Shades State Park- This is how I enjoyed the day after Thanksgiving!!!
Shades State Park
Even though rain was forecast for January 2, SAC and I met up with a coworker at Shades State Park this morning. He has a knowledge of orchids and was showing us some places that they grow in Shades and Pine Hills. After walking around the top of Trail 1, we decided to hike trail 10 over to Pine Hills.
Now, I had spent the most part of the week between Christmas and New Year’s eating cookies and reading cozy mysteries, so not in the best of shape. SAC had spent several days laying around with a migraine and some kind of bug. (Not that we were in the best of shape anyway, since it had been several weeks since our last hike!)
Let’s just say, the steps down to the backbones KILLED us! Calves and thighs and oh my! We were both so out of shape that walking up and down stairs at home and work the following day were very painful. Add to that the grace that I was not born with that allowed me to slip down a muddy creek bank and land hard with my already sore shoulder still hanging on to a sapling and you have a very sore old woman. (At least I feel old this week!)
Anyway, we had a wonderful time hiking at our favorite place. Photos are never enough to give the full experience. The sights and smells of the mostly quiet forest calmed our souls and erased the headaches that we had when we arrived.
We were able to learn about several orchid species and can’t wait to locate them during bloom time.
Birds were scarce, but the regulars were there: Nuthatch, chickadees, blue jays, pileated and red-bellied woodpeckers, crow, geese and possible ovenbird. First time we haven’t seen an eagle here in a long time, though.
Great time at our favorite place! Go out and hike, no matter the weather.
It has been a hot, humid, stormy summer and it has been hard to be motivated to be outside any more than needs be. I have had to deal with tall, wet grass to cut and garden to weed and produce to pick and process.
That being said, we hadn’t been to Shades since June and set out to remedy that on Monday, August 22nd. We decided to take some easy trails as we had a late start – 1:30 – due to early appointments and errands.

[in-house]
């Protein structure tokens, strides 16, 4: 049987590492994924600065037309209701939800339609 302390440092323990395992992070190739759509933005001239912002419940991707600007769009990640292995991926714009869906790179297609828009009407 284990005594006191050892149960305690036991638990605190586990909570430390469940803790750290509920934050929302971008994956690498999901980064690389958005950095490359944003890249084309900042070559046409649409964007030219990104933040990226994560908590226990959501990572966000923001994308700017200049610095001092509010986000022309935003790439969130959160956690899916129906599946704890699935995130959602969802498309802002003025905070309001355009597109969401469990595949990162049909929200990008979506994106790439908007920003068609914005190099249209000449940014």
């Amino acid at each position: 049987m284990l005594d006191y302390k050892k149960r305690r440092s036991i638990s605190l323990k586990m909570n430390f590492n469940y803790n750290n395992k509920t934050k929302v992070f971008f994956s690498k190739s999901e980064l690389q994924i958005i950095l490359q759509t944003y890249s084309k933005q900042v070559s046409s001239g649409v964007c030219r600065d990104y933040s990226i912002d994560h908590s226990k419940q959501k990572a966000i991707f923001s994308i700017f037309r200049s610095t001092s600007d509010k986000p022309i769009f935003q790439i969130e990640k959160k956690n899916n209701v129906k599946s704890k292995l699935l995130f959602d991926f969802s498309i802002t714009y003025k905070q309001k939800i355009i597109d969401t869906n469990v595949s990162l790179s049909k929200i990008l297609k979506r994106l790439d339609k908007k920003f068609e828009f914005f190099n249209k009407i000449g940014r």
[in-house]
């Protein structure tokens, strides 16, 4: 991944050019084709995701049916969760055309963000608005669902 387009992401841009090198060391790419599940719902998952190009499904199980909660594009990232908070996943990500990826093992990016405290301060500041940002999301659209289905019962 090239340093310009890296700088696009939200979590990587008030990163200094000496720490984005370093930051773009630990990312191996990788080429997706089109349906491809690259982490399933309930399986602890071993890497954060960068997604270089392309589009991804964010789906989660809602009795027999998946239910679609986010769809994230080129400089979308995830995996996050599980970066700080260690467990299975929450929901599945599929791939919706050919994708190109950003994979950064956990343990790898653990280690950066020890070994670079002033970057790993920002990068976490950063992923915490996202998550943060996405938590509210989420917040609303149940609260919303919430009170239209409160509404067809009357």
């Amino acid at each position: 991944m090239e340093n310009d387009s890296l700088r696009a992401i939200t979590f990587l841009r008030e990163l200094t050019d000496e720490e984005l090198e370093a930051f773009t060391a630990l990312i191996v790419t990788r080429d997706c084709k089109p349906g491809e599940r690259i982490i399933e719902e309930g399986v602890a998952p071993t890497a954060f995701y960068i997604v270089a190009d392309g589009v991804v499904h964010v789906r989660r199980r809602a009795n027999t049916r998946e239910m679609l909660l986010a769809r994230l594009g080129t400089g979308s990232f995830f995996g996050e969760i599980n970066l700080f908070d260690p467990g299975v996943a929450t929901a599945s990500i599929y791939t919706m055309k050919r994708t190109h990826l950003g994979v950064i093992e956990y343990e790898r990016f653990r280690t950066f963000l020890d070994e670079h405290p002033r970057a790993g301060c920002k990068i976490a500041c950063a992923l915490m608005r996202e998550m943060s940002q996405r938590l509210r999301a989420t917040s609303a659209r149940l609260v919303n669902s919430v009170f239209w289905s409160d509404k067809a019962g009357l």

We hiked trail 9, trail 6, and, as is our habit on every visit here, the top of trail 1. It was actually about 75 degrees and sunny today.
We saw two new birds to add to our IBBY list:
- Black & White Warbler
- Blackburnian Warbler
It was a good day, and as always when we hike at Shades, a rejuvenation of our spirits. I added 2 hours to my IMN volunteer time by picking up litter as I always do at State Parks.
ROC hadn’t hiked at Shades State Park with us yet this year, so we took a quick trip down there last Sunday after helping my sisters move a kitchen cabinet. It was beautiful and sunny, about 75 degrees.
We hiked the top of trail one and around north of the parking lot. Shades is a balm to my weary soul every time I hike here. We had a very low key hike seeing an immature bald eagle and the usual birds to keep us company.
- Blue Violet
- Yellow Violet
- Wild Ginger
- Prairie Trillium
- Wild Geranium
- Wild Phlox
- Jack in the Pulpit
- Golden Ragwort
We saw and heard a possible Northern Parula, but since I’m not 100% sure and I have no photo to show for it (didn’t take camera) I’m not going to add it to the IBBY list.
We had a really good hike and I picked up 45 minutes of IMN Volunteer time.
Amphibians and Timberdoodling – Shades State Park – March 12, 2016
Andrew Hoffman, Naturalist for Shades and Turkey Run State Park was leading an Amphibian Hike at Shades Saturday evening. There were about 20 people maybe and a dozen or so were grade school age – very talkative grade school age! But they were fairly knowledgeable and very enthusiastic. We went east of the Gatehouse towards a vernal wetlands area that Andrew was monitoring for frogs. He said this wetland would be dry by the summer as they trees wouldn’t be growing there if they were inundated by water year round.
He told us about the biphasic lives of amphibians and talked about what they ate and at what stage they ate it. He also said amphibians have thin skins so they prefer wet, cool weather and were good environmental indicators because of this.
He said the salamander is the most abundant predator in the woods. The grade-schoolers had a hard time believing this since many had never seen one.
Andrew had minnow traps he had already set out and he walked out in the water to retrieve them and see what we could find. Most of them had a burrowing crawfish in them. Most were females with eggs. He also pointed out frog egg masses in the water.
Frogs for the evening:
- Wood frog
- Chorus frog
- Spring Peeper
The sounds were deafening and it is hard to imagine a frog no larger than a quarter can cause that loud of a sound.
We also heard and spooked a wood duck pair off the wetlands. They nest there in the wet area. We were fortunate to see a bald eagle flow over also.
After we walked back to a wetland next to the road, we all became frog hunters and passed what we found around to see the differences between the species.
That was the end of our amphibian hike. I learned a lot from Andrew. This is the second hike I’ve taken with him and the third time talking to him. He is a very knowledgeable young man and has a passion for nature and the ability to infect others with the passion for learning.
He said he would be around if anyone wanted to go Timberdoodling, which I was glad since the Friends of TRSSP had postponed the Timberdoodle Hike until next week due to possible rain.
Most of the people left, but a dad and his two grade school daughters and I and my daughter joined us later. We were able to hear the American Woodcock calling and whistling, but the girls were a little loud and didn’t get to see them this year. We also heard a Great Horned Owl calling.
Birds for the evening:
- Wood Duck
- Bald Eagle
- American Woodcock
- Great Horned Owl